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Museum preserves legacy of John Steinbeck
The National Steinbeck Center. - photo by Photo Contributed

SALINAS— They were the stuff of another America: Tom Joad in “The Grapes of Wrath.” George and Lenny in “Of Mice and Men.” Lee Chong, Doc and the delightfully larcenous Mack and the bums in “Cannery Row.” Danny and Pilon in “Tortilla Flat.” Adam and Cal Trask in “East of Eden.”

Whether you met these classic characters while reading the novels of John Steinbeck or you’re encountering them for the first time, they come to life at the National Steinbeck Center, a sprawling and modernistic museum and study center in Old Town Salinas. It is the largest museum dedicated to a single American writer.

The Nobel- and Pulitzer Prize-winning author, who grew up in Salinas, wrote about many things: migrant workers, labor “agitators,” World War II, the Mexican Revolution, New England, Russia, even Vietnam. But his most endearing and enduring works centered on the people and places he knew best, from the coast and farmland of the Salinas Valley between San Francisco and Los Angeles.

The center opened in 1998 as a library and research facility and place to store and display Steinbeck memorabilia. While Steinbeck scholars can meet here to discuss his work and life, its 30,000 annual visitors also include ordinary fans and other visitors curious about his work and life. The area around Salinas is scenic and popular among tourists, with Monterey County wineries, the Pacific Coast and other attractions nearby. Big Sur, which has connections to literary figures like Henry Miller, Jack Kerouac and poet Robinson Jeffers among others, is 50 miles away.

Even those who don’t know much about Steinbeck’s work will come away from a visit to the center with a sense of his life and times. Curators have blended the work of artists, photographers and historians to bring back the atmosphere of the places he described, set mostly between the World Wars.

Here are the migrant labor camps; the louse-ridden bunkhouses of the migrant “bindle-stiffs” (as hobos were called); Lee Chong’s grocery; and the entrance to the Bear Flag Restaurant, which was the name of “Cannery Row’’’s “stern and stately whorehouse,” which Steinbeck described as a clean, one-price joint presided over by its formidable yet soft-touch madam, Dora Flood.

Here is Ed Ricketts, “Doc’” in “Cannery Row,” the eccentric operator of a marine biological lab, who was a character in the book but also a real person and close friend of Steinbeck’s.

Some incidents in his writings were also based on real events, such as the failed 1916 attempt to refrigerate lettuce in rail cars to bring the produce to Eastern markets, depicted in “East of Eden.”

And Steinbeck’s mastery of the vernacular, an ability to write the way people then talked, in a beautifully unrefined manner, can be traced not just to his observations of speech but to input from a mentor, Tom Collins, an anthropologist who researched speech patterns and customs, according to museum archivist Herb Behrens.

Steinbeck’s family had been ranchers in the Salinas-King City area, said Behrens, and many of the characters in works such as “The Red Pony” and “The Long Valley” almost certainly reflected people the writer knew as a child.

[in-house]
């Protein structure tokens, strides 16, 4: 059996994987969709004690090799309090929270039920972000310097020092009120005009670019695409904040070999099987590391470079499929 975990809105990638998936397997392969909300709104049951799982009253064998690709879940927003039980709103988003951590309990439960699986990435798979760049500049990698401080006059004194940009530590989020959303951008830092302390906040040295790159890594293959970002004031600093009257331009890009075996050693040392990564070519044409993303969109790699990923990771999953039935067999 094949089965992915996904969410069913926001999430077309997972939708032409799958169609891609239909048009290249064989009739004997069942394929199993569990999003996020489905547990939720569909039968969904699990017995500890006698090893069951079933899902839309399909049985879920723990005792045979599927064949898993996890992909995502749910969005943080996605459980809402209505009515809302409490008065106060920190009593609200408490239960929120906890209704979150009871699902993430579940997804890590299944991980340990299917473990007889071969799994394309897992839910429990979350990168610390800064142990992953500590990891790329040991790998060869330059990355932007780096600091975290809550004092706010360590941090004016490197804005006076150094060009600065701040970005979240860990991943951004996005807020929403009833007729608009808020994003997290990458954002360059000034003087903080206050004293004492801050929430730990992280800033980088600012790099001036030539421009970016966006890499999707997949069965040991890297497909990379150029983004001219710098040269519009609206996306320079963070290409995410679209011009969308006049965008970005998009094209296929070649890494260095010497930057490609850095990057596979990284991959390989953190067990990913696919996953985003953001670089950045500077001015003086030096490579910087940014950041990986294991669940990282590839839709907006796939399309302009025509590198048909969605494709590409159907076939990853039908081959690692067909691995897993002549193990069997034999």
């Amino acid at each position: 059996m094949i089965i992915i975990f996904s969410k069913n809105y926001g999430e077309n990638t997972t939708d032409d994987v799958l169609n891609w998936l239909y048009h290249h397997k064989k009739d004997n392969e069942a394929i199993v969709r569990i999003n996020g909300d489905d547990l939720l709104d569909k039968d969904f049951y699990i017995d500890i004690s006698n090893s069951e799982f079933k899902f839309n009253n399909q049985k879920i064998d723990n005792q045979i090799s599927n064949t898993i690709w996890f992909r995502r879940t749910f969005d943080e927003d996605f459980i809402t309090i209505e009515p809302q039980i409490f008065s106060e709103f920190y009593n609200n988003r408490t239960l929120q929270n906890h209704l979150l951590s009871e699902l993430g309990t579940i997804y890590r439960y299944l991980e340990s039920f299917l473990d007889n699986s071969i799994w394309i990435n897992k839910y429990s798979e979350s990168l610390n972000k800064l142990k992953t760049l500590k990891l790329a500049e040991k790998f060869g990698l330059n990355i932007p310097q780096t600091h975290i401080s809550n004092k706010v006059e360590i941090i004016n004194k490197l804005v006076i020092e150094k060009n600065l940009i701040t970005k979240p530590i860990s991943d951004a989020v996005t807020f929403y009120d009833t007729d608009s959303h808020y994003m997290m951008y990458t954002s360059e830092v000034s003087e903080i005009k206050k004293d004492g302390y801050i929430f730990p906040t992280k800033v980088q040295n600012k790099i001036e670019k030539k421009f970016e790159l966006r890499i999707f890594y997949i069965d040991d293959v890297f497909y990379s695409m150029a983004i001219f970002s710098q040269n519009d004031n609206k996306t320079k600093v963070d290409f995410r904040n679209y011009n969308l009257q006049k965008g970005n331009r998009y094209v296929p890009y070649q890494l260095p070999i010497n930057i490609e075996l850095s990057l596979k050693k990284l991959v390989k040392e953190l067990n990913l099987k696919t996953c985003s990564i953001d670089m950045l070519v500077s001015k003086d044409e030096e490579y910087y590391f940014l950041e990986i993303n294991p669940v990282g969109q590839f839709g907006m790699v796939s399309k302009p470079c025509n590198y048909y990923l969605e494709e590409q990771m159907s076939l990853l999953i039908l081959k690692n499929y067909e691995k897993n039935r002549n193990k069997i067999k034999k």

This sometimes got in him in the doghouse locally, since the not-always-favorable depictions often could be identified by townspeople.

But it wasn’t just locals who were riled by his work. At times some of his books were burned as un-American and subversive. Steinbeck was derided by angry growers and others as a “traitor to his class.” But he was not the ideologue he was accused of being. Of his novel “In Dubious Battle,” for example, a hard look at leftist organizers in the orchards, Steinbeck wrote that the Communists would hate it and the other side would too.

Behrens said the migrant worker novels sired a bevy of “damage control” books by others, such as “Plums of Plenty’” and the “Grapes of Gladness,” that tried to show migrant life was just fine, that there were good jobs for all who wanted to work.

This, of course, was hooey and Steinbeck, himself at times a laborer and straw boss who had spent time with migrant workers and leftist organizers, knew it. The labor camps and the migrants with their problems were in place before he began writing about them, and he was overwhelmed by the conditions he found.

Those researching his work for the many later screenplays of his books concluded that if anything, conditions were even worse than he portrayed them.

Steinbeck and photographer Horace Bristol visited migrant areas for Life magazine for a piece on the impact of floods in 1937 and ‘38, but Life rejected the pictures as too graphic, Behrens said. After the1940 film “The Grapes of Wrath” won two Oscars and was nominated for five more, Life published the pictures.

Loops from some of the many movies made from his books play in the museum’s pocket theaters.

Many of the buildings in old photos in the museum remain standing in the adjacent Old Town, and are easily recognized. Steinbeck’s boyhood home, a wedding cake of a Queen Anne structure three blocks from the center at 132 Central Ave., suggests stability and comfort. It is a restaurant now, called The Steinbeck House.

Steinbeck said he initially wrote “East of Eden” for his sons because “I wanted them to know how it was, I wanted to tell them directly.” His work and the Steinbeck Center have kept that world alive for others as well.


Special to the 209